Jeddah: The Sculptural Capital of the Arab World
At first glance, Jeddah, Saudi Arabia, may seem like just another hot and dusty concrete metropolis in the Middle East. But less than a century ago, Jeddah was a sleepy fishing village completely enclosed by high walls and gates that were locked at night to protect its citizens from marauders.
All that changed with the discovery of oil in 1938, transforming Jeddah into the region’s busiest commerce center and the gateway for two of Islam’s holiest cities, Mecca and Medina. With the city’s phenomenal growth spurt over the ensuing decades, its cumbersome walls came tumbling down, making way for dozens of copper and blue-glass skyscrapers that wind along boulevards bursting with dazzling fuchsia bougainvillea and ablaze with red and yellow bird of paradise bushes.
But what makes the streets of Jeddah a distinctive standout is the public artwork. In the 1970s, Jeddah’s mayor, Mohammed Said Farsi, envisioned a city on par with other global cultural hubs and undertook the Jeddah Beautification Project. Part of this project involved sprinkling the city’s landscape with an array of visual sculptural treats.
The first sculptures to crop up around the city were inspired by traditional and familiar ordinary objects, such as Arabian coffee pots, water vessels and incense burners. The next wave of sculptures was developed from Quranic verses using artistic Arabic calligraphy. From that point, the influences diversified and snowballed; great care was taken, however, to avoid using the human form, to sidestep religious conflicts.
With an initial budget of US$150 million to acquire sculptures and necessary landscaping, Farsi and his team sought out local and regional artisans as well as some of the world’s most distinguished masters to create Jeddah’s works.
Henry Moore, the famed British sculptor, created several bronze pieces. Ottmar Hollmann, a German sculptor, is credited with creating more than a dozen, including the Cosmos, which soars a jaw-dropping 36 meters (more than 118 feet) into the sky, making it one of the planet’s biggest sculptures. Victor Vasarely, the French artist famous for his geometric abstract optical illusions, produced several now-priceless masterpieces.
Newcomers to the city are awed by the sheer number and immense size of these world-class sculptures, and residents are indulged daily with a feast for the eyes. The art is categorized into a variety of intentional themes, such as religious, historical, whimsical, geometrical, science and so on. The sculptures are fashioned out of everything from bronze and steel, to marble, concrete and local stone, and even scrap iron and recycled machinery.
Many of the municipality’s estimated 350 sculptures are easily accessible, whether they stand in center islands dividing the roadways, in the middle of huge traffic circles, or in the world’s largest public open-air art museum, Al Hamra.
While driving on Corniche Road, along the Red Sea coastline, visitors to Jeddah may chuckle upon seeing The Accident: five automobiles that appear to have randomly crashed into an enormous chunk of concrete. Just down the road in a lagoon appears the graceful, 3.6-meter-tall Sunflower Fountain by Finnish artist Eila Hiltunen — one of only two women commissioned for the Jeddah Beautification Project.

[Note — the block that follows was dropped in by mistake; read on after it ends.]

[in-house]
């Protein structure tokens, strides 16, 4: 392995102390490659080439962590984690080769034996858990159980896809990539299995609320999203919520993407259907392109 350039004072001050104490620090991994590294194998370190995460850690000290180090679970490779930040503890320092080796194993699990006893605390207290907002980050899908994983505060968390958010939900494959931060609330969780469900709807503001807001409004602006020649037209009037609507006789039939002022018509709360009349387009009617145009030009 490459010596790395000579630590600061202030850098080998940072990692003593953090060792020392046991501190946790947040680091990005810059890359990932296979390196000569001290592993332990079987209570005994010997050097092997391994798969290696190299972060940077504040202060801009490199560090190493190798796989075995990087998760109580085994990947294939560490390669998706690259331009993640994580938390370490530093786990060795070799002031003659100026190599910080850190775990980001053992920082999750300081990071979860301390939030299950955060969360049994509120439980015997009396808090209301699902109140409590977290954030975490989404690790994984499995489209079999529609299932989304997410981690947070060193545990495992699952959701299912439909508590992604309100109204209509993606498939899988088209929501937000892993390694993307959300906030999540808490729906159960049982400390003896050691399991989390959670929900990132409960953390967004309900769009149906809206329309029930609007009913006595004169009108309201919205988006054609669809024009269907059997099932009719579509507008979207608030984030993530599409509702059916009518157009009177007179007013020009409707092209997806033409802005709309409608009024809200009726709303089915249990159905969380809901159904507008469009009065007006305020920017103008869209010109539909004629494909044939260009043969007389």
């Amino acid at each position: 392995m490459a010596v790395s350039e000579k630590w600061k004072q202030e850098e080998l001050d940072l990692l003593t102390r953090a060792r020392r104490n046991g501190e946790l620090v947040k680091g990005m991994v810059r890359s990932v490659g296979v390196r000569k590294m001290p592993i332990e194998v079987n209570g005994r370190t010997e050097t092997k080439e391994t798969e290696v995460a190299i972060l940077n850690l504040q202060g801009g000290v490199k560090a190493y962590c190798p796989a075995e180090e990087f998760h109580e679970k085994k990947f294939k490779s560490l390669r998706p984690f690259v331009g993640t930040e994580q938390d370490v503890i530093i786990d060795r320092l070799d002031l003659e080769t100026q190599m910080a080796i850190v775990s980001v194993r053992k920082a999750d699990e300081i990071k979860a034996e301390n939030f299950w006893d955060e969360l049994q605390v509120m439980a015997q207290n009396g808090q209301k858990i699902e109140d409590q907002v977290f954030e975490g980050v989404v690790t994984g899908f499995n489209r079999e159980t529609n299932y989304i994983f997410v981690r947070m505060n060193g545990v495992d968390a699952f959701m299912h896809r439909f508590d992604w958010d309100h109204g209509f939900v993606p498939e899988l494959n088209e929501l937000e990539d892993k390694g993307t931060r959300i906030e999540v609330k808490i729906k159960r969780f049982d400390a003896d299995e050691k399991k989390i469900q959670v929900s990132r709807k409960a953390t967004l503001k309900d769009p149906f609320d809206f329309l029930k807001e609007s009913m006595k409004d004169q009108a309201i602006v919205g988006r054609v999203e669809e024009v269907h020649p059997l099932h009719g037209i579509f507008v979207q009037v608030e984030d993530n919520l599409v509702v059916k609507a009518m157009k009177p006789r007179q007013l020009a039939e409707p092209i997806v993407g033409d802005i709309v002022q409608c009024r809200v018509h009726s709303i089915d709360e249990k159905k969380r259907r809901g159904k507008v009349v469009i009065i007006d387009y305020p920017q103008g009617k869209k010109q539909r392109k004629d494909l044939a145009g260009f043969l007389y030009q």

Among the best-known sculptures is the Bicycle. At an astonishing 15-meters high, it also has the distinction of being the world’s largest bike. Fashioned of rusty scrap metals by Spanish artist Julio Lafuente, the Bicycle occupies one of Jeddah’s busiest intersections and is accompanied by a spare wheel. Another favorite is Lafuente’s Illuminated Globe. With a surface area of 600 square meters, the globe’s specially constructed steel frame had to allow for heat expansion in Jeddah’s blistering summer temperatures.
Unfortunately, years of neglect, graffiti, indifference and vandalism have all taken their toll. Compounded by exposure to Jeddah’s intolerable heat, stinging winds, inescapable sandstorms and salty sea air, more than 125 of the original 526 sculptures have been lost to the elements. Well-meaning attempts to fix some of the broken or damaged works were crude patchwork at best.
The Jeddah Restoration Project is now underway to restore, repair and reposition many of these marvelous but weather-beaten masterpieces. Restoration funds are being raised through private donations and corporate sponsors.
“We were obliged to ship three of the sculptures to the United Kingdom because of the extensive damage they sustained over the years,” says the Jeddah businessman heading up the project, Mr. Fady Jameel, whose family has been a generous arts supporter for decades.
Jeddah’s public art is finally receiving a much-needed facelift, sure to provide its residents with many more years of enjoyment, cultural enlightenment and art appreciation that is unique to this once- sleepy fishing village on the Red Sea.
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Susie of Arabia is an American woman who, in the fall of 2007, moved with her family to the desert sands of Saudi Arabia. Her Saudi husband wanted to move back to his native country after spending 30 years in the States. It was something she never thought would ever happen. Her writing expresses her feelings, impressions, and experiences, the good, the bad, and the ugly.